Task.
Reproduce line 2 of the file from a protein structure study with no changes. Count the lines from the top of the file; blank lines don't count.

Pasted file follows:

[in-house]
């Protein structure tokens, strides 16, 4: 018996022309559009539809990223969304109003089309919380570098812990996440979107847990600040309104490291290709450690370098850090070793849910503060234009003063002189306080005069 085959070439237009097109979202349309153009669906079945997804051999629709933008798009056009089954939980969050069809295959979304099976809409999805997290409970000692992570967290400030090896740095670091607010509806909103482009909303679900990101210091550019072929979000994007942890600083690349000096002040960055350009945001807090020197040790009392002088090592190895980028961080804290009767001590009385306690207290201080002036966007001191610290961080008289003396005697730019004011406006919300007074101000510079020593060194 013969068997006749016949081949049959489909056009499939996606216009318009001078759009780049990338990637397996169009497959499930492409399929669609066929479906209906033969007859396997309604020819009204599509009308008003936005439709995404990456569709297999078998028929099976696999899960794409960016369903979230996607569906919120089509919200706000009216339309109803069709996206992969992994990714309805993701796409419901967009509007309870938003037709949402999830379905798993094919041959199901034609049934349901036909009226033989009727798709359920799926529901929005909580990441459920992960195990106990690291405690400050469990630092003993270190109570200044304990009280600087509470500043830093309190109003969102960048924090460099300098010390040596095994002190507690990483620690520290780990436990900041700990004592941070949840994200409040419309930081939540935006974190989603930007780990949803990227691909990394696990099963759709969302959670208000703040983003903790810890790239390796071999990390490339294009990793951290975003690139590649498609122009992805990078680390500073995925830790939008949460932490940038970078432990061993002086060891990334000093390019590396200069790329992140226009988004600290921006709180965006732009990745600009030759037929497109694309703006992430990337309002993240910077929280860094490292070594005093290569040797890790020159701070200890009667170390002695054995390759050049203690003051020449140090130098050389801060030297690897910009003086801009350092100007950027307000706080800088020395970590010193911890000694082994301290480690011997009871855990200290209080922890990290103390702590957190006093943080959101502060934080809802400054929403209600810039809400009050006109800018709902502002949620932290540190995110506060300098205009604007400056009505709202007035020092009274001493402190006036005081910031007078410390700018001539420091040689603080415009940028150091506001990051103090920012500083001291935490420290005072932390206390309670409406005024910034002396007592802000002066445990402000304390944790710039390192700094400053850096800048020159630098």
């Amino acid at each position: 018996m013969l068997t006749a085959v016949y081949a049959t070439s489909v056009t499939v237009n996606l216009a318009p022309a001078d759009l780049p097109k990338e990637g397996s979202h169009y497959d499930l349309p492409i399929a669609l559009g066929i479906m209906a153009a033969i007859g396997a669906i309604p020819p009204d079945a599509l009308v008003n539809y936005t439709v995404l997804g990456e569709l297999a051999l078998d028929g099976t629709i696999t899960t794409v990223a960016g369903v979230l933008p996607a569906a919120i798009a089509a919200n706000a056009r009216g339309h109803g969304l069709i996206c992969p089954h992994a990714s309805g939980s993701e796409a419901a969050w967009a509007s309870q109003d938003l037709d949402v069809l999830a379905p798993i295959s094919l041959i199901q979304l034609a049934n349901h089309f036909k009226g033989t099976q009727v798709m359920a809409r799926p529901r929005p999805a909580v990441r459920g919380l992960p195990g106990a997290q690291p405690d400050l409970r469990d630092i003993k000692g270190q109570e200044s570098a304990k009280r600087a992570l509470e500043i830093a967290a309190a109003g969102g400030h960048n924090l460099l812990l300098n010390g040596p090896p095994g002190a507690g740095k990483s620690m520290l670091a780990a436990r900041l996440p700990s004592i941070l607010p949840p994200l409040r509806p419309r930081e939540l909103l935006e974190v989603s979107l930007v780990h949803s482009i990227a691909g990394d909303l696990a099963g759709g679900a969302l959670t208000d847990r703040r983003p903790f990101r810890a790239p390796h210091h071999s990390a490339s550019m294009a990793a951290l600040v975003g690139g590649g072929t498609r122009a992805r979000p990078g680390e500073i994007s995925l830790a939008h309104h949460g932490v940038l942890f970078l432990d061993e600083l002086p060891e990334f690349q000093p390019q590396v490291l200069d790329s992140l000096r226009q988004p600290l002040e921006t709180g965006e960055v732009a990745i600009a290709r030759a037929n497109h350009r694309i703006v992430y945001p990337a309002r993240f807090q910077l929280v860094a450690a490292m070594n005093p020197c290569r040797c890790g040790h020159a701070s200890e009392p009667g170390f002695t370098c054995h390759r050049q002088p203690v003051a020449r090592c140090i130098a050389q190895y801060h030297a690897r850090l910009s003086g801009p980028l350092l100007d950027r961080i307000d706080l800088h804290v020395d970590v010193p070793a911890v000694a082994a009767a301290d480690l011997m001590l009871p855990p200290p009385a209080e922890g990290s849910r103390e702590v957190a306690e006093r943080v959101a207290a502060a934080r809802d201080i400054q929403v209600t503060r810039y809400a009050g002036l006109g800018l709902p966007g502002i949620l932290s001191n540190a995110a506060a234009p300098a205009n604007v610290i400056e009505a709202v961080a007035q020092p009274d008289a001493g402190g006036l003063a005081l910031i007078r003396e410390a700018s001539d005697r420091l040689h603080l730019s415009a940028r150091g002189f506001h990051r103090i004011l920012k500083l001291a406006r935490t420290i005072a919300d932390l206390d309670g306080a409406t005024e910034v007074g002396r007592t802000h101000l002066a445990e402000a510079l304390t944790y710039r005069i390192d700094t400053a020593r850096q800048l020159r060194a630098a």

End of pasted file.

């Protein structure tokens, strides 16, 4: 018996022309559009539809990223969304109003089309919380570098812990996440979107847990600040309104490291290709450690370098850090070793849910503060234009003063002189306080005069 085959070439237009097109979202349309153009669906079945997804051999629709933008798009056009089954939980969050069809295959979304099976809409999805997290409970000692992570967290400030090896740095670091607010509806909103482009909303679900990101210091550019072929979000994007942890600083690349000096002040960055350009945001807090020197040790009392002088090592190895980028961080804290009767001590009385306690207290201080002036966007001191610290961080008289003396005697730019004011406006919300007074101000510079020593060194 013969068997006749016949081949049959489909056009499939996606216009318009001078759009780049990338990637397996169009497959499930492409399929669609066929479906209906033969007859396997309604020819009204599509009308008003936005439709995404990456569709297999078998028929099976696999899960794409960016369903979230996607569906919120089509919200706000009216339309109803069709996206992969992994990714309805993701796409419901967009509007309870938003037709949402999830379905798993094919041959199901034609049934349901036909009226033989009727798709359920799926529901929005909580990441459920992960195990106990690291405690400050469990630092003993270190109570200044304990009280600087509470500043830093309190109003969102960048924090460099300098010390040596095994002190507690990483620690520290780990436990900041700990004592941070949840994200409040419309930081939540935006974190989603930007780990949803990227691909990394696990099963759709969302959670208000703040983003903790810890790239390796071999990390490339294009990793951290975003690139590649498609122009992805990078680390500073995925830790939008949460932490940038970078432990061993002086060891990334000093390019590396200069790329992140226009988004600290921006709180965006732009990745600009030759037929497109694309703006992430990337309002993240910077929280860094490292070594005093290569040797890790020159701070200890009667170390002695054995390759050049203690003051020449140090130098050389801060030297690897910009003086801009350092100007950027307000706080800088020395970590010193911890000694082994301290480690011997009871855990200290209080922890990290103390702590957190006093943080959101502060934080809802400054929403209600810039809400009050006109800018709902502002949620932290540190995110506060300098205009604007400056009505709202007035020092009274001493402190006036005081910031007078410390700018001539420091040689603080415009940028150091506001990051103090920012500083001291935490420290005072932390206390309670409406005024910034002396007592802000002066445990402000304390944790710039390192700094400053850096800048020159630098």